Reviewed by Annabel
If I searched, I could probably fill a small shelf full of novels that have a sub-niche of their own that is the ‘queue’. Within that we have sub-groupings, Josephine Tey’s mystery, The Man in the Queue follows theatregoers waiting to see a play, and Olga Grushin’s super novel The Line aka The Concert Ticket, set in St Petersburg as music-lovers queue for tickets to Stravinsky’s comeback concert. There is the political one – The Queue by Basma Abdel Aziz (which we reviewed here); Vladimir Sorokin’s 1983 novel, also translated as The Queue celebrates the Russian institution of queuing told all in dialogue – I’d love to read this one. All of which finally brings me to the latest addition to my shelf queue: Line, the debut novel by Irish author Niall Bourke from Tramp Press, and I’m delighted Shiny is the first stop on this book’s blog tour today.
How would I describe Line? Well, it’s the dystopian spec fiction one, and I’d go one step further to describe it as having distinctive ‘Ballardian’ overtones, which really excited me.
The novel begins by introducing us to main protagonist Willard and his mother.
And always before dawn come his mother’s calluses.
Willard feels her leathered palms scratching at his shoulder, rousing him. He smells the billy-fires. Morning again, he curses.
—Up, up, she says. Water. And the roof too, while you’re about it.
Willard tries to roll off, to disappear back into his ragged excuse for a blanket. Her hands disappear and he thinks he has won – but then she whips the blanket away, leaving him shivering in his shirt under the dirty tarpaulin.
—Are we moving? He says, eyes still shut. I’m not getting up if we aren’t moving.
—No, says Mother, walking away. […]
—But I’ve heard rumblings, she says. A big shift. And coming soon. Very soon. Maybe today.
—That’s what you said yesterday, says Willard.
Willard and his mother in their makeshift tent live somewhere in the line, where isn’t specified, but they’re next to Mr Hummel who is one of the elders, and Willard’s girlfriend Nyla lives a bit ahead of them. Their whole days are spent trying to survive, making do, mending, trading. Nyla and Willard hope to marry soon, and Nyla will have to move down the line to join Willard; moving down to marry proves the love is true according to the rules.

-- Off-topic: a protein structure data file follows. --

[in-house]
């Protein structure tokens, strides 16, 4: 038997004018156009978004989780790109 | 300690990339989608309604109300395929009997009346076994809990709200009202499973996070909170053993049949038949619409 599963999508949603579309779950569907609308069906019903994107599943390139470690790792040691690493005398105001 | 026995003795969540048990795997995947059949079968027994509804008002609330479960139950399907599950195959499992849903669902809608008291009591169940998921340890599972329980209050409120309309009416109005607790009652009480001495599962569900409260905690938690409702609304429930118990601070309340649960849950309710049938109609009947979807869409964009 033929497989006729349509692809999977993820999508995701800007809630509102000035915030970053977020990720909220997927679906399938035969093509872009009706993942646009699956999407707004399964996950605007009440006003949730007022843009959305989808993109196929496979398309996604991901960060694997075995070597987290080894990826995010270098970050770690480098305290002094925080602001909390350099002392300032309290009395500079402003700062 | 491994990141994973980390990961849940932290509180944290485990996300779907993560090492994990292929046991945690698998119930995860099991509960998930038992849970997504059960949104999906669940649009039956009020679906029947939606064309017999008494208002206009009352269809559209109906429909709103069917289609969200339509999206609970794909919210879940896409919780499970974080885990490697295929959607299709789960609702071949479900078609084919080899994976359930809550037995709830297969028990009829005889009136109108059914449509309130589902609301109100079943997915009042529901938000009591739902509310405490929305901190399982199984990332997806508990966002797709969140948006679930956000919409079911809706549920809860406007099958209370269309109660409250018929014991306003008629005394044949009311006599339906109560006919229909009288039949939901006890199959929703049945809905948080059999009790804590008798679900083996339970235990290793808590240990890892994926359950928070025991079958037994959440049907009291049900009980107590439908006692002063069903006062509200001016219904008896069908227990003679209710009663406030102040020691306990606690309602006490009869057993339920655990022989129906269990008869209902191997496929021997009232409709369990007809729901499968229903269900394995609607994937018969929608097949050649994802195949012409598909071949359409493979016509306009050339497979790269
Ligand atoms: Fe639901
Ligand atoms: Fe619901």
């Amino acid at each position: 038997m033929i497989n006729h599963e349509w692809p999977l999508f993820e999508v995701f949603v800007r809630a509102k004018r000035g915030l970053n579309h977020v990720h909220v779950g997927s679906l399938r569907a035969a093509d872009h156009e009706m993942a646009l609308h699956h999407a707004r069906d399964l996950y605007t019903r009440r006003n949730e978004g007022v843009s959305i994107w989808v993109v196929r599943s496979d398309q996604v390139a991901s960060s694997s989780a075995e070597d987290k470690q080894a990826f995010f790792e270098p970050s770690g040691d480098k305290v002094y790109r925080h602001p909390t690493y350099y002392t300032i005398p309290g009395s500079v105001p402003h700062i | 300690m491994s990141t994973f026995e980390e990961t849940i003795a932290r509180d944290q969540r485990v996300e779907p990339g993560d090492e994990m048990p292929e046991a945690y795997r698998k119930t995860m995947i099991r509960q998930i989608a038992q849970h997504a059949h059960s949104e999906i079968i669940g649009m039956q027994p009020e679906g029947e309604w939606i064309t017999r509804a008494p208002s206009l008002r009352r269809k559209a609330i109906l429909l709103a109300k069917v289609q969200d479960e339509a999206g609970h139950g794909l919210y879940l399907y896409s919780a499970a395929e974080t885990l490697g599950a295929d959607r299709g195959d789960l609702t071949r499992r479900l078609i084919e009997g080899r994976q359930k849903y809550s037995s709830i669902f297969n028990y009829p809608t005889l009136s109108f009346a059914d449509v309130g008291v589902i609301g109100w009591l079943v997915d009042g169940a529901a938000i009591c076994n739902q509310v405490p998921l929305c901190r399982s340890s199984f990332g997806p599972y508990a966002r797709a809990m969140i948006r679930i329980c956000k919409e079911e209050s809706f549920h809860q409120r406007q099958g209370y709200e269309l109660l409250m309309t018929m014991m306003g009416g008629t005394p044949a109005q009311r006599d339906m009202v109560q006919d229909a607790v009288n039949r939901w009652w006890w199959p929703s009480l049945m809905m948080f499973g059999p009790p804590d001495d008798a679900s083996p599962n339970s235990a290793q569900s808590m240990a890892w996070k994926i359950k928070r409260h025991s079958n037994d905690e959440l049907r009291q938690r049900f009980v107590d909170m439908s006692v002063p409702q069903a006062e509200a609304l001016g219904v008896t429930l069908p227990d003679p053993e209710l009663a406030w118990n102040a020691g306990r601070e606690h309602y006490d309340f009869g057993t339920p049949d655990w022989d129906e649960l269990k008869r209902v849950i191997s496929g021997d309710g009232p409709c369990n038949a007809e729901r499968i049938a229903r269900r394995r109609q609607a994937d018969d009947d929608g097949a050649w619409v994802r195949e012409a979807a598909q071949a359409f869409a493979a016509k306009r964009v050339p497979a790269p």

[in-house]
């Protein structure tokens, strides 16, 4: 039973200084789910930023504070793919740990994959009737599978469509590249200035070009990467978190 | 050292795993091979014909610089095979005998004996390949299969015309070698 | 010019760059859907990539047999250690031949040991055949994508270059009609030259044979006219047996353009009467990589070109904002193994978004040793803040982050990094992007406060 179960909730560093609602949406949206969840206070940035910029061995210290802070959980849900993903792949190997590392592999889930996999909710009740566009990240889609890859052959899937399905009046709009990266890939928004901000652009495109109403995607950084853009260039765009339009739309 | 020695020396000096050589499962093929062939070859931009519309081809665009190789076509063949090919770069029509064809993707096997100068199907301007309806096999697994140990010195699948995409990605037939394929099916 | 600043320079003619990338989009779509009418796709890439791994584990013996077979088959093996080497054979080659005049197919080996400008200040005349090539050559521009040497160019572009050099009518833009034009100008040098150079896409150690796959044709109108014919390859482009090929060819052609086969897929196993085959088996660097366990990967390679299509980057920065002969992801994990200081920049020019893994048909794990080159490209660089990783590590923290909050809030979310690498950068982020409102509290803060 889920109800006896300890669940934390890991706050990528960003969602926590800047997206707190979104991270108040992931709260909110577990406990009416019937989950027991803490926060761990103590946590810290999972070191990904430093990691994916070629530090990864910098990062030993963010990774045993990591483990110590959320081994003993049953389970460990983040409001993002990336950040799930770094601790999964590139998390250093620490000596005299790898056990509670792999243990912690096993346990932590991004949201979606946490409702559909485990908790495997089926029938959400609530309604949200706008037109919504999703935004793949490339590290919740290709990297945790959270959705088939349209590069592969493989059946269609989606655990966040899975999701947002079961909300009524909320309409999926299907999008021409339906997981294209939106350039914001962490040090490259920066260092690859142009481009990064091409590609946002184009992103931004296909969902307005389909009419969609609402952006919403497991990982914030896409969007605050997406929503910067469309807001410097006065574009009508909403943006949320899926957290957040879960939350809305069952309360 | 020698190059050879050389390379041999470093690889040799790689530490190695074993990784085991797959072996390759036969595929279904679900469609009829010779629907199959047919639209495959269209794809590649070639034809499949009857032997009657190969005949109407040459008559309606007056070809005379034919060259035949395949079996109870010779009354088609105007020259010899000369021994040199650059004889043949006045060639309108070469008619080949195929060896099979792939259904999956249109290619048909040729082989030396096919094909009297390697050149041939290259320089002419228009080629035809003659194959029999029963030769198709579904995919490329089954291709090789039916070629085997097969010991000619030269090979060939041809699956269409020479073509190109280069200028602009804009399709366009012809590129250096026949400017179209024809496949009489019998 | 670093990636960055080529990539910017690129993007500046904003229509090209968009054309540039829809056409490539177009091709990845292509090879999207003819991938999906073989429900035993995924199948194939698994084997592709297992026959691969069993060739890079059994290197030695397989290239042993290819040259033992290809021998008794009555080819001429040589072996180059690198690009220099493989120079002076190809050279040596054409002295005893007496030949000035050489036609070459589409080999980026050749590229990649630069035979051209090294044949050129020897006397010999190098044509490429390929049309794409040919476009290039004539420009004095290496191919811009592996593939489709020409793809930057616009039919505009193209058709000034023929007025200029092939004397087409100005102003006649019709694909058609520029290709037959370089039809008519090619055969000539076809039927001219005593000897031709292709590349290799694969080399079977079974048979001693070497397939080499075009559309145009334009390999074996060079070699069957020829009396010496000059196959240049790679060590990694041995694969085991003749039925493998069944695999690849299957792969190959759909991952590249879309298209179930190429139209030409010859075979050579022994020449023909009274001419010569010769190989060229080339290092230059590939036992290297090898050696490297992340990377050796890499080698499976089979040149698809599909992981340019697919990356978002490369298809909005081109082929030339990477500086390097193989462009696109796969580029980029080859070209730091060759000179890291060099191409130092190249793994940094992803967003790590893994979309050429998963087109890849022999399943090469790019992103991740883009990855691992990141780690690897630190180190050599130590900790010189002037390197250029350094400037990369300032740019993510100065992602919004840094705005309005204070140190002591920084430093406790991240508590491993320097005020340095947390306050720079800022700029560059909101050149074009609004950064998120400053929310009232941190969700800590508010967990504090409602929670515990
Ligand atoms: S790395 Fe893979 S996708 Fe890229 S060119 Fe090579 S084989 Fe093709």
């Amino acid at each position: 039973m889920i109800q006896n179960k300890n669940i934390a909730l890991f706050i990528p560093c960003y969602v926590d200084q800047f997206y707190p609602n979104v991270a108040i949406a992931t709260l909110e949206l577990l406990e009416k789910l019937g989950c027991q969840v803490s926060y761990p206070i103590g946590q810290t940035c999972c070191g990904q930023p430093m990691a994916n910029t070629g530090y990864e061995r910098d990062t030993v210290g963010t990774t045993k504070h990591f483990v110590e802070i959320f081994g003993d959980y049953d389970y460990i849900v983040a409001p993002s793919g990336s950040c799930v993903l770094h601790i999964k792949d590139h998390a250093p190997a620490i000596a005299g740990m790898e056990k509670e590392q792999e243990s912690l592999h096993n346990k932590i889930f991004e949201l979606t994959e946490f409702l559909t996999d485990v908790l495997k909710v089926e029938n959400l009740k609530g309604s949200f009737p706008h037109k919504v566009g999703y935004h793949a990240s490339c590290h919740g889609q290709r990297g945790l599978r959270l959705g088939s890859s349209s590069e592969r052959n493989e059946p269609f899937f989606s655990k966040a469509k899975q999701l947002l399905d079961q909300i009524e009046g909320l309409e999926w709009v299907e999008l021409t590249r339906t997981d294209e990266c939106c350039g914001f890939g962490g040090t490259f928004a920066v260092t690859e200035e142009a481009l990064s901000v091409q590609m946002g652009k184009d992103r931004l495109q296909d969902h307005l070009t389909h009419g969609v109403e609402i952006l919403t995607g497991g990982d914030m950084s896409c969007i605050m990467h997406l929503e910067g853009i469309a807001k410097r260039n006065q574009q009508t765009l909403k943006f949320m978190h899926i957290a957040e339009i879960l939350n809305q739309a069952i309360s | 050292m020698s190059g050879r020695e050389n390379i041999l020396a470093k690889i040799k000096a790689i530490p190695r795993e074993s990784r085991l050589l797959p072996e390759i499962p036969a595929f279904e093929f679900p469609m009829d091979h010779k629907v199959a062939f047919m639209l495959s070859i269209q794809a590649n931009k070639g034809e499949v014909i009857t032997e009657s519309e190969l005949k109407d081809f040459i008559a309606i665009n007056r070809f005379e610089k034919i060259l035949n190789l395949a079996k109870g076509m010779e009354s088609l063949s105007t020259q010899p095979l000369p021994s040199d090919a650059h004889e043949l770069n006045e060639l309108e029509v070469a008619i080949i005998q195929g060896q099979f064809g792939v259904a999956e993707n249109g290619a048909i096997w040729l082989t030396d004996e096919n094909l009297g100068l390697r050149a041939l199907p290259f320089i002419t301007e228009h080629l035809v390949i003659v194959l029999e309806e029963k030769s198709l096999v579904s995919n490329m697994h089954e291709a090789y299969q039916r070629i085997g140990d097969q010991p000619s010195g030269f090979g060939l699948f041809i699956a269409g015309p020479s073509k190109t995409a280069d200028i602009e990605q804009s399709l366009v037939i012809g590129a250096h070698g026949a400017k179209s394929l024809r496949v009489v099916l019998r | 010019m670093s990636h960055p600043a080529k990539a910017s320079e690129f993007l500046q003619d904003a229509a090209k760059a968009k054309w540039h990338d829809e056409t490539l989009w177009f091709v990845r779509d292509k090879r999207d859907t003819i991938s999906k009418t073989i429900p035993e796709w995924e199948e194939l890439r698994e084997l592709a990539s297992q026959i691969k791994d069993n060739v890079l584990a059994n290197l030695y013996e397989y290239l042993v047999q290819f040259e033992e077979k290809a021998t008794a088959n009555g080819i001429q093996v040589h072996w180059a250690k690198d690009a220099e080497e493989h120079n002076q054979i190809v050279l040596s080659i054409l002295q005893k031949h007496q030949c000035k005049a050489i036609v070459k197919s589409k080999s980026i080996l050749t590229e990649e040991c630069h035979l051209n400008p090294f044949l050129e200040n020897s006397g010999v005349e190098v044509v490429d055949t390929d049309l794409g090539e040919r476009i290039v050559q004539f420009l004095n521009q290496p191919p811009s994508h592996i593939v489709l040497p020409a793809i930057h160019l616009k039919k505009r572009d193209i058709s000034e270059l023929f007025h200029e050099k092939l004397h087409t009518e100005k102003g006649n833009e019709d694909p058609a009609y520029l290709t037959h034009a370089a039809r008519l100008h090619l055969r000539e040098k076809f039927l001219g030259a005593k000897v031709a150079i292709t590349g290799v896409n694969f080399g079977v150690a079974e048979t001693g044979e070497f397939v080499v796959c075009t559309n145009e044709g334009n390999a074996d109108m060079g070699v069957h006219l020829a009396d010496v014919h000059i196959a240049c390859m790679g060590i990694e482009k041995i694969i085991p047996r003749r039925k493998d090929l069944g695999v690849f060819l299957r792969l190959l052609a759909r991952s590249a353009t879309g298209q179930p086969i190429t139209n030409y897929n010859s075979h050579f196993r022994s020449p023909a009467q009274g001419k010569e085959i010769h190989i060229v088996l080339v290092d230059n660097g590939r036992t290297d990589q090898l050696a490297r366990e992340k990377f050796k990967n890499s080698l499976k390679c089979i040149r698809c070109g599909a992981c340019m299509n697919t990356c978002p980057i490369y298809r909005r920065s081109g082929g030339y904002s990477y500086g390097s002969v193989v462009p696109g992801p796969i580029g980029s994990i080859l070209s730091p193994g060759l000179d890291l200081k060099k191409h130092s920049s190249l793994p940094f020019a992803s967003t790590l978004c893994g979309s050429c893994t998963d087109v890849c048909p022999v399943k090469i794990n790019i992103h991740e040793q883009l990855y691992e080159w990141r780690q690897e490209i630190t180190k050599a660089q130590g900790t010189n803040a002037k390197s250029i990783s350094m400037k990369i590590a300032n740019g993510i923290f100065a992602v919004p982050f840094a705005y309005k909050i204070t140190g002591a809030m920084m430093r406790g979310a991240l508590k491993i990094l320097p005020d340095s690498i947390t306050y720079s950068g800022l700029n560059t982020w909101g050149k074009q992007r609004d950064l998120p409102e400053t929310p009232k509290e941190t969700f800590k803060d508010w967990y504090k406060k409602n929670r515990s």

As we’ve gathered, Willard is fed up with being where they are. He’d like the line to move to a new area, with new latrine holes for starters! They must be ready to pack up their little camps at short notice if the line moves. Once in a blue moon, there is a food drop and Willard must go up the line to collect a ‘bindle’ of supplies for himself, his mother and Mr Hummel – but you must return by nightfall. Being caught out of your place in the line is against the rules.
The rules are tough and strictly applied; no-one moves up the line except by people moving down. If you leave the line, the penalty is death if you try, and the wardens catch you. That’s what happened to Willard’s father.
Bourke builds up the picture of life living in the line in a series of short chapters, almost vignettes, each taking in one aspect. Each day is both tedious and a challenge and that comes across very clearly. Willard is lucky that he has Nyla to ground him.
Then one day his mother dies and everything changes, and changes again once they find a book hidden amongst her things which hints of things outside the line. To say much more about what happens would probably spoil things, but as you might guess, Willard and Nyla make a decision that will change their lives, and what happens from here onwards takes on the feel of JG Ballard’s dystopias that particularly recalled The Drowned World to me.
Obviously, Line is an allegory of totalitarianism and the subservience of the downtrodden masses. I was full of questions: Who is in charge? Who started the line? Where does it go? What’s at the beginning, and the end? Where do the food drops come from? Is there anything else? What was in Willard’s mother’s book? You can expect some answers in the second half of the story, including some in rather a novel format. Then, there is the unexpected but perfect ending.
Line is a powerful debut, with some clever touches and incisive writing that marks a super new voice in Irish literature. I shall look forward to what Niall Bourke writes next.
Annabel is a co-founder and editor of Shiny, and like Willard likes to be in a queue that moves!
Niall Bourke, Line (Tramp Press, 2021) 978-1916291423, 184 pp., paperback original.
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